The Outlet, commonly, but incorrectly, referred to as the “Strip”, contained 6,000,000 acres and roughly lay between Caldwell, Stillwater, and the Oklahoma Panhandle. Originally set aside for the Indians in 1835, the Outlet went unused and white cattleman grazed Texas longhorn cattle across it on the way to eastern markets. Under heavy pressure from white “squatters”, known as “boomers”, and lacking help from federal authorities to protect their property, the Indians reluctantly began negotiations with Washington in 1889. The Cherokees sold the Outlet to the government in 1891 for $8.5 million.
On that September day in 1893 land hungry persons gathered for the land run into the Cherokee Outlet by horse, train, wagon and even on foot. Each hoped to claim the best farmland or town lot of 40,000-quarter sections. Even so, some hopeful settlers remained landless. Many shunned the rough terrain of the western part of the Outlet, land that went unclaimed for several years. By the end of the day, farms were being established, and the cities of Enid, Perry, Alva, and Woodward had risen out of what had been virgin prairie the day before.
Across the Kansas line, beyond the northern boundary of the Cherokee Outlet was a belt of land 2 ½ miles wide and laying along the 37th parallel, known as the Cherokee Strip. It was the result of an early survey, which later proved to have been incorrect. The Cherokees ceded the land in the Strip to the United States after the Civil War. The strip of land was held in trust by the United States for the benefit of the Cherokee Nation. In the public mind the names are usually confused and thought to be the same thing, or two names for the same piece of land. Official documents and government land maps however show the difference very clearly.
To learn more about the Oklahoma land rushes and for a partial list of names of homesteaders who participated in the Cherokee Outlet Run, check out these websites:
Do You Know What Pawpaws Are?
At our last meeting Catherine Foster brought some pawpaws for anyone who cared to take some home. I don’t know about you, but I had never seen a pawpaw, and thought they looked a little like a distorted ripe pear. The pawpaw is a delicious fruit indigenous to this country and was eaten by Native Americans and early settlers. The fruit has a distinctive creamy custard texture and a sweet mango banana like flavor. Explorer Hernando DeSoto may have observed the Indians in the Missouri River Valley using them back in 1504. Meriwether Lewis wrote in his journal over 200 years ago, “We landed one time only to let the men gather Pawpaws or the custard apple of which this country abounds, and the men are very fond of.”
Here are some recipes for pawpaws, courtesy of the Arkansas-Democrat Gazette
2 cups sifted all-purpose flour
½ teaspoon salt
½ cup butter
1 cup of sugar
1-cup pawpaw pulp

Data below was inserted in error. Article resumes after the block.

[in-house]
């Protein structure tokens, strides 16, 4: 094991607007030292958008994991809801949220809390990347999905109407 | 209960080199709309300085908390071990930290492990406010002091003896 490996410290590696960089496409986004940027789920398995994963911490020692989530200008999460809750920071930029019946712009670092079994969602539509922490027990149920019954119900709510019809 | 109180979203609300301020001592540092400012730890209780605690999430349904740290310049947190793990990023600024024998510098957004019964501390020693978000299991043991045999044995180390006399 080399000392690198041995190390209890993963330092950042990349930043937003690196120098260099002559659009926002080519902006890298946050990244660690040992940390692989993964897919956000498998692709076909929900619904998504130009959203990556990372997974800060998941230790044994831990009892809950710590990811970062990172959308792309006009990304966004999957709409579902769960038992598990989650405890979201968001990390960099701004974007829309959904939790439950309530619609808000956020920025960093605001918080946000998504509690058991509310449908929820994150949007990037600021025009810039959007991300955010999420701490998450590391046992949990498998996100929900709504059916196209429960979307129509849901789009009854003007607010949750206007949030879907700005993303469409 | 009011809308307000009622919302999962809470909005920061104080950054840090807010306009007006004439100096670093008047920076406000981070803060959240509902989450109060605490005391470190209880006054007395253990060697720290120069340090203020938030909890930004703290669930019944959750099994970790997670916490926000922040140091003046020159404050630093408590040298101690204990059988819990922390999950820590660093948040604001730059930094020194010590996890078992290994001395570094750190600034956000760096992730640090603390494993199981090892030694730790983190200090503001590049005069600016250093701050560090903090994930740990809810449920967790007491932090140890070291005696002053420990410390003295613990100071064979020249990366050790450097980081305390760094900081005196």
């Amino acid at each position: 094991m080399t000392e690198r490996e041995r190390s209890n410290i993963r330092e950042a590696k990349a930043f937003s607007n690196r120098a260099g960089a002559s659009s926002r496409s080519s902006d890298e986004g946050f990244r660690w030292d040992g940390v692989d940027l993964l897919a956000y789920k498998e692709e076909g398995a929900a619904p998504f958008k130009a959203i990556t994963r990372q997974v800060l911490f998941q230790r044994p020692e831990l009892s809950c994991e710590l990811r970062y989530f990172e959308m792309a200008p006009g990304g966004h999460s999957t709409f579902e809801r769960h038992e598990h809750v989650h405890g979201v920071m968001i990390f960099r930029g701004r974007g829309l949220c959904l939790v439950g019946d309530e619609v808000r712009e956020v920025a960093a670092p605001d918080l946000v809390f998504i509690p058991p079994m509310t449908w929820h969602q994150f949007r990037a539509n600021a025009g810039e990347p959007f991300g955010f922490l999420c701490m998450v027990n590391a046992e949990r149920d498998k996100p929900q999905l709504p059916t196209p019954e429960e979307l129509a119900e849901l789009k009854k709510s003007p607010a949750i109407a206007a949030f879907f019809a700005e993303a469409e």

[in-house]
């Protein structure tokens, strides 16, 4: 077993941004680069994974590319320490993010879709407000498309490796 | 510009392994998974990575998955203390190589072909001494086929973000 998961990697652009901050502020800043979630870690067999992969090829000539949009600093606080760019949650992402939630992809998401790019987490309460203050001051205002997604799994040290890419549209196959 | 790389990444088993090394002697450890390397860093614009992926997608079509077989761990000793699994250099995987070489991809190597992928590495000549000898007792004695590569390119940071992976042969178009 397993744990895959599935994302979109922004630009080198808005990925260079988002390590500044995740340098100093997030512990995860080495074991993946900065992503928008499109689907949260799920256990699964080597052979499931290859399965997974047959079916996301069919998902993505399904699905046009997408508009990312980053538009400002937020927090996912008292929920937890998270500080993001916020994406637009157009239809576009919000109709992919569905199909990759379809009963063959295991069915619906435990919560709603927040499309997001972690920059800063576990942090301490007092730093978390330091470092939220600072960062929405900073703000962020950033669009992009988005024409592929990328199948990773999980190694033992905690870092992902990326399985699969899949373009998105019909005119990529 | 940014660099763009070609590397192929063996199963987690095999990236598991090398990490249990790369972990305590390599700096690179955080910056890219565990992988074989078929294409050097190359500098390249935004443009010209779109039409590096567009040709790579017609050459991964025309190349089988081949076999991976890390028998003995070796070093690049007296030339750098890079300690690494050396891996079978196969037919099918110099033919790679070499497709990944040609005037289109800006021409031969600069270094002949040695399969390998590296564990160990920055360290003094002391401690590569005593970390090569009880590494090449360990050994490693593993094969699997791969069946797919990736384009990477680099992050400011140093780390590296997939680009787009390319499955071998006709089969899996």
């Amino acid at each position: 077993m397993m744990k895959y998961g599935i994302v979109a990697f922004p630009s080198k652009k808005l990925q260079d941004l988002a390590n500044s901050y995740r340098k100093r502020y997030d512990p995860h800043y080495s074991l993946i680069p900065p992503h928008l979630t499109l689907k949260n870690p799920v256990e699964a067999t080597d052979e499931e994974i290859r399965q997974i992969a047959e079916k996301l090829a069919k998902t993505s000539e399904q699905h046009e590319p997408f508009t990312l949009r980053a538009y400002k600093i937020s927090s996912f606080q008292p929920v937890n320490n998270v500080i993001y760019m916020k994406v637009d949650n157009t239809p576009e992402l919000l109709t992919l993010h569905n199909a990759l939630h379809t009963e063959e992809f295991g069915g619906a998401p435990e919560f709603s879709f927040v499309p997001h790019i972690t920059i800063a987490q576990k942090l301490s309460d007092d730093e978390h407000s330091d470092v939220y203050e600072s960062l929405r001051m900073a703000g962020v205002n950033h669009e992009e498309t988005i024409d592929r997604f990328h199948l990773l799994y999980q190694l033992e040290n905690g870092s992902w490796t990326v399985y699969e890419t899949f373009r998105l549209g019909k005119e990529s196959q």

1/3 cup of milk
1 teaspoon lemon juice
½ cup chopped walnuts
Heat oven to 350 degrees. Mix flour, soda and salt. Cream butter, gradually adding sugar while creaming. Stir eggs into pawpaw pulp, blending thoroughly. Combine milk, lemon juice and dry ingredients with pawpaw pulp alternately with liquids first and ending with dry ingredients. Stir in nuts. Bake 30 minutes or until done.
11/2 cups mashed pawpaw pulp
2 cups all-purpose flour
½ cup butter
1 cup chopped black walnuts
Heat oven to 350 degrees. Peel and process ripe pawpaws into a pulp. Sift together flour, soda and salt. Cream butter and sugar; beat in eggs. Add flour mixture, pawpaw pulp and other ingredients. Fold in black walnuts. Drop on greased cookie sheet and bake 15
WCAGS will be doing a Genealogy Workshop for Beginners at the Blair Library, 401 W. Mountain, Saturday, November 6, 10:00 am to 1:00pm. Marcia Connors will be the instructor, assisted by other WCAGS members. Call the library or go by the reference /genealogy desk on the second floor to sign up. There will a one on one session for participants from noon until one.
Help is Needed
A sister society in Wilmington Massachusetts has asked for help in spreading the word of the plight of a historic structure in their area. The William Butters Farmhouse is a saltbox half house built by William Butter II (later known as Butters) in 1682 and has been continuously lived in
since that time, over 320 years! It is in danger of being demolished to make room for a commercial development. Interested parties can contact Robert R. Butters, Jr., 10th generation direct descendant still living in Wilmington, MA at (email) firstname.lastname@example.org for more information.
Our regular October meeting will be on Sunday, October 9th at Headquarters House, 118 E. Dickson, 2:00-4:00 pm. The program will be “The Origin of Sayings” an explanation on why many old sayings such as “lock, stock and barrel” or “join the bandwagon” came to exist and why some ceased to be used.
See you there. In the meantime,
Happy Hunting Y’all!
Editor Family Links
Washington County Arkansas Genealogical Society
PO Box 41
Fayetteville AR 72701-0041